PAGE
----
Use the rikaichan popup dictionary or your favorite reference tool with my transcription below the photos if you need help reading this sign. Click on the closeup photo to enlarge it and see the characters more clearly.
I noticed it recently at a Kyoto flea market that’s held regularly in front of city hall, a regular event that’s called 役所前フリーマーケット in Japanese.
Sellers there are generally not pros, but folks who have been cleaning out their closets and are there to make a bit of money and find new homes for things that they no longer need, so there are lots of serious bargains to be had. And as this sign announces, the things in this box are even better than cheap, they’re free!
Though I have fun shopping there, I’m a bit too lazy to sell stuff at the market. Instead, I sometimes create a sign similar to the one in the photos and put it in front of my house, along with things I want to give away. They always seem to disappear before long! So if you live in Japan, you might want to make your own version of the sign and see what happens. I generally put stuff on a small piece of fabric rather than inside a box so it’s easy for people walking by to see and sort through, so I drop the first line, この中, and replace it with こちらは.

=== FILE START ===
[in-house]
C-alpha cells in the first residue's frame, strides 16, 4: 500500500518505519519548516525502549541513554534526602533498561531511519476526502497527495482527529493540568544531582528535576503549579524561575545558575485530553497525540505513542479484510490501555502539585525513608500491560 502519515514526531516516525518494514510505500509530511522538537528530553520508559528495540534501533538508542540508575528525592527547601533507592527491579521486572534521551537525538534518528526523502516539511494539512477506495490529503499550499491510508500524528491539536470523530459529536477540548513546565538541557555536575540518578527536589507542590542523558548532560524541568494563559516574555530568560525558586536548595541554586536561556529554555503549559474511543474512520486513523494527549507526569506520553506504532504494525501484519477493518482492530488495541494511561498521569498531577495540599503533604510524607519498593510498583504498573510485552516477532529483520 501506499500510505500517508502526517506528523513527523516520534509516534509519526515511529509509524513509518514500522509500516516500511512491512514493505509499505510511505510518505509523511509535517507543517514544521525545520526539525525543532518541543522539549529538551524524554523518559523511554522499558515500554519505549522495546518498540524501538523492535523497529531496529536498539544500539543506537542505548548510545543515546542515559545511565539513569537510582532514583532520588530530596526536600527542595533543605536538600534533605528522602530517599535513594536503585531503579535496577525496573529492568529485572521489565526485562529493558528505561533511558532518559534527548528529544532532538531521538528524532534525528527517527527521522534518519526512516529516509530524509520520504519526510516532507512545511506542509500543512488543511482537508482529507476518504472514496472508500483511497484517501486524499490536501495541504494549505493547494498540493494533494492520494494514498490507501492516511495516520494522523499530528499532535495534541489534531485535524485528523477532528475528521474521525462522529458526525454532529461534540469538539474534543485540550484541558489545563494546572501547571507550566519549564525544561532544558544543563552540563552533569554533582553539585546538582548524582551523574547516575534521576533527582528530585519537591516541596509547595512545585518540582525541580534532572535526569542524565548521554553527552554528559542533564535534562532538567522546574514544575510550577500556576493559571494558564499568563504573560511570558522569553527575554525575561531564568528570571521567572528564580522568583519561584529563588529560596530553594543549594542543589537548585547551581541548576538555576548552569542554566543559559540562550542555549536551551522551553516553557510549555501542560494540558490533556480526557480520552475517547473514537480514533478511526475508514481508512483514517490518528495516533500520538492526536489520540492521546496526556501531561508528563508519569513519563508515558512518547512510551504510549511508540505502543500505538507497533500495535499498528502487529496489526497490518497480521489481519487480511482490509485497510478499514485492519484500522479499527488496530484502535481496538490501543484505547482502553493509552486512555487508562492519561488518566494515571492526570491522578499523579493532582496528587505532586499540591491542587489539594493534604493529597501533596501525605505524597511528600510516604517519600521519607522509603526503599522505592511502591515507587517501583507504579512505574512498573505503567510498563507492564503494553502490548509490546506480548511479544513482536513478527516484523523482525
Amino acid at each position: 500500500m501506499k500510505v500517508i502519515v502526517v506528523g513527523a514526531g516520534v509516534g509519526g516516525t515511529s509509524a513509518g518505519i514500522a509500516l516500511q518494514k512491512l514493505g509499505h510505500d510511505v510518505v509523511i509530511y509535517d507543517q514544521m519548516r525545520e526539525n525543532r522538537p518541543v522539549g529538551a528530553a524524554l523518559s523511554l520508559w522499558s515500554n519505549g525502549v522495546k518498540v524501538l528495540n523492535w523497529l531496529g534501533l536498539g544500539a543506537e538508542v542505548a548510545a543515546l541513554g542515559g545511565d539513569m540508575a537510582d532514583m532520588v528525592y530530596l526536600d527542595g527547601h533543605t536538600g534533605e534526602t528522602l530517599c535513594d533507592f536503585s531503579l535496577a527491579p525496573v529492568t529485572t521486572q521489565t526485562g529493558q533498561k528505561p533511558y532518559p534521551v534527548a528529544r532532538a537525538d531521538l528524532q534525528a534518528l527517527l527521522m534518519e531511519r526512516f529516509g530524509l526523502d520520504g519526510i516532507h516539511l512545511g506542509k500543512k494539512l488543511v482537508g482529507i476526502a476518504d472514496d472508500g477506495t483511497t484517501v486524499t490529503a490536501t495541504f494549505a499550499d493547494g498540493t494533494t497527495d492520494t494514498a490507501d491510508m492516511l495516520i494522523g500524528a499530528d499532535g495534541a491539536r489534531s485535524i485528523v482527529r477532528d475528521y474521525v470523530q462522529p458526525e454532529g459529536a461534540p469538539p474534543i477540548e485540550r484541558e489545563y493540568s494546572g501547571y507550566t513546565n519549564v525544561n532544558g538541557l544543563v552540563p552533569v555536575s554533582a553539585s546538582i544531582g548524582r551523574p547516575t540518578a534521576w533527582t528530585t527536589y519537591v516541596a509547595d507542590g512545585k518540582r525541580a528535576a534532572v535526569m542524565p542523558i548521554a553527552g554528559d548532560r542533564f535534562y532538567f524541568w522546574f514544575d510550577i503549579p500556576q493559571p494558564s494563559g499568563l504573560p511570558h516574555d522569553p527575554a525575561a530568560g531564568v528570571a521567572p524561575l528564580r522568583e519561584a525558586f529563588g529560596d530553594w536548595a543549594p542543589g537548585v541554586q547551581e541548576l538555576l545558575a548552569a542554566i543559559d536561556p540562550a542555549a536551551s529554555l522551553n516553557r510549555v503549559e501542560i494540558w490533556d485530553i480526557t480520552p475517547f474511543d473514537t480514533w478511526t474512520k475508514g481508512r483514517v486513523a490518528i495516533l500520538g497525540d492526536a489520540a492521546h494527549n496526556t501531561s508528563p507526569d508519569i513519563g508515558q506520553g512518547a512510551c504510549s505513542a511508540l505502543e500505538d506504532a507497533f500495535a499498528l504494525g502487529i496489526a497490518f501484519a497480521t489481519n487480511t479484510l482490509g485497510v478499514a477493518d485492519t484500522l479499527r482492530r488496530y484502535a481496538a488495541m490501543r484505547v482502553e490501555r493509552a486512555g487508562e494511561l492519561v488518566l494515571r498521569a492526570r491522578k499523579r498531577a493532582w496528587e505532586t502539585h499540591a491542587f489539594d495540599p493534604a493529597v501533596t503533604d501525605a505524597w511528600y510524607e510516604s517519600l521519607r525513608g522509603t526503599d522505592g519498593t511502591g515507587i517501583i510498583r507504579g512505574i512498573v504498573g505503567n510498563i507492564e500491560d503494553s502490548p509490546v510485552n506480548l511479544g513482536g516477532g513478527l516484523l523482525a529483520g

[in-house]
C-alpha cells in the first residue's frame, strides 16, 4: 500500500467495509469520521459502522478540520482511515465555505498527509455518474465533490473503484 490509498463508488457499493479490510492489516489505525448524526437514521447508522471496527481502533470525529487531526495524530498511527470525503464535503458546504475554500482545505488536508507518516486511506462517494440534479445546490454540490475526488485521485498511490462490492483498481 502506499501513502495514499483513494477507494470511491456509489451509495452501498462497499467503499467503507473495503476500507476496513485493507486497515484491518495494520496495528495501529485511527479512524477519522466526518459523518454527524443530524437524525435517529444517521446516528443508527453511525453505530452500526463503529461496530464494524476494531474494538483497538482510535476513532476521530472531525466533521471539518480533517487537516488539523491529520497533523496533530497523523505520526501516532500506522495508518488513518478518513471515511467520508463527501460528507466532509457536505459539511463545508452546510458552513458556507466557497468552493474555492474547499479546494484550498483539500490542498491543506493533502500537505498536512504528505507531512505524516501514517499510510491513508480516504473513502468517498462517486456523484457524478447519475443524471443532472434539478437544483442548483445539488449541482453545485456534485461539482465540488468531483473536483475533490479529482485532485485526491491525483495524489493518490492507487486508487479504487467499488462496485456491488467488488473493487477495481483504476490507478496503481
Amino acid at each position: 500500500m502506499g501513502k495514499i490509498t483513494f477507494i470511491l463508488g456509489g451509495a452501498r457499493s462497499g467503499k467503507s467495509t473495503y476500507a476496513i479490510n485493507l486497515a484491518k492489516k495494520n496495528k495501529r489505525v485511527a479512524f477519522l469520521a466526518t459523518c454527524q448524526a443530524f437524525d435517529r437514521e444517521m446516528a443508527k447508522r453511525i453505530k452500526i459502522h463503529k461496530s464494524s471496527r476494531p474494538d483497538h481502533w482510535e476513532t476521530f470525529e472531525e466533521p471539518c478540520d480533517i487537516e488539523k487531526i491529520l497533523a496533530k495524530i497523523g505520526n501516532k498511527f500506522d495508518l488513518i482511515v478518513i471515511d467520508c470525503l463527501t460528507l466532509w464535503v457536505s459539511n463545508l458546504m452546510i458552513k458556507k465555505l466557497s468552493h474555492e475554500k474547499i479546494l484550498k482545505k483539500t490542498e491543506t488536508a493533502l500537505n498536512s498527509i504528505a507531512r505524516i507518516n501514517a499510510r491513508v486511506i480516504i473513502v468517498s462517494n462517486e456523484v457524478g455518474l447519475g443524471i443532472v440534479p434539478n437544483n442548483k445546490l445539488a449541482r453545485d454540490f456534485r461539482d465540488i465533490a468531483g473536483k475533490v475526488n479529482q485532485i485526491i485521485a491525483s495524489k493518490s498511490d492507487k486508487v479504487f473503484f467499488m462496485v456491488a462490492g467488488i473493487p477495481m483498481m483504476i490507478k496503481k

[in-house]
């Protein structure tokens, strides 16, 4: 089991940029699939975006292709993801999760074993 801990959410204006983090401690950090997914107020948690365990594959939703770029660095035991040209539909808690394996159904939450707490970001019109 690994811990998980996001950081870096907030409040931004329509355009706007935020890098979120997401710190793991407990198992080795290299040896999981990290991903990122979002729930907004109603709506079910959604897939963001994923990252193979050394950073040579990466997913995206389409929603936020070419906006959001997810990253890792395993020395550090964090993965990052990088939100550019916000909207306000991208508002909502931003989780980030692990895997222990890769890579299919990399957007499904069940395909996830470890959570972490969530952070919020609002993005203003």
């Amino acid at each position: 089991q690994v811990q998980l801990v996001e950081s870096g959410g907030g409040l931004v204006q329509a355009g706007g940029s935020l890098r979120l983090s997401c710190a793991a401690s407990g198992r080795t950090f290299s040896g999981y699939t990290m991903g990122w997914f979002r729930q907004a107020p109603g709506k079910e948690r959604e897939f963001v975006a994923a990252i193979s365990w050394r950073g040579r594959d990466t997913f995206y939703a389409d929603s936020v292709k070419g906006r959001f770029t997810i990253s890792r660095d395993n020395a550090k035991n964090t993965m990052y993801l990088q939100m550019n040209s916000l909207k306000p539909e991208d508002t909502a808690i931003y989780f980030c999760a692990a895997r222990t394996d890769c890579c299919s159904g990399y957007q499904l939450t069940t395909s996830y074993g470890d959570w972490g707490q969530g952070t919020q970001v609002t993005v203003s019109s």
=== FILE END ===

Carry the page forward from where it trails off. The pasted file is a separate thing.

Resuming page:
The numbers below refer to the kanji I’ve transcribed below the photo, and correspond to their order of appearance in both Heisig’s Remembering the Kanji and Kanji in Context.
To learn more about how this information can help you learn kanji, please read this.
Heisig(H39, H1775, H1178, H990, H36, H1105, H660, H50)
Kanji In Context(KIC33, KIC400, KIC240, KIC199, KIC63, KIC623, KIC142, KIC32)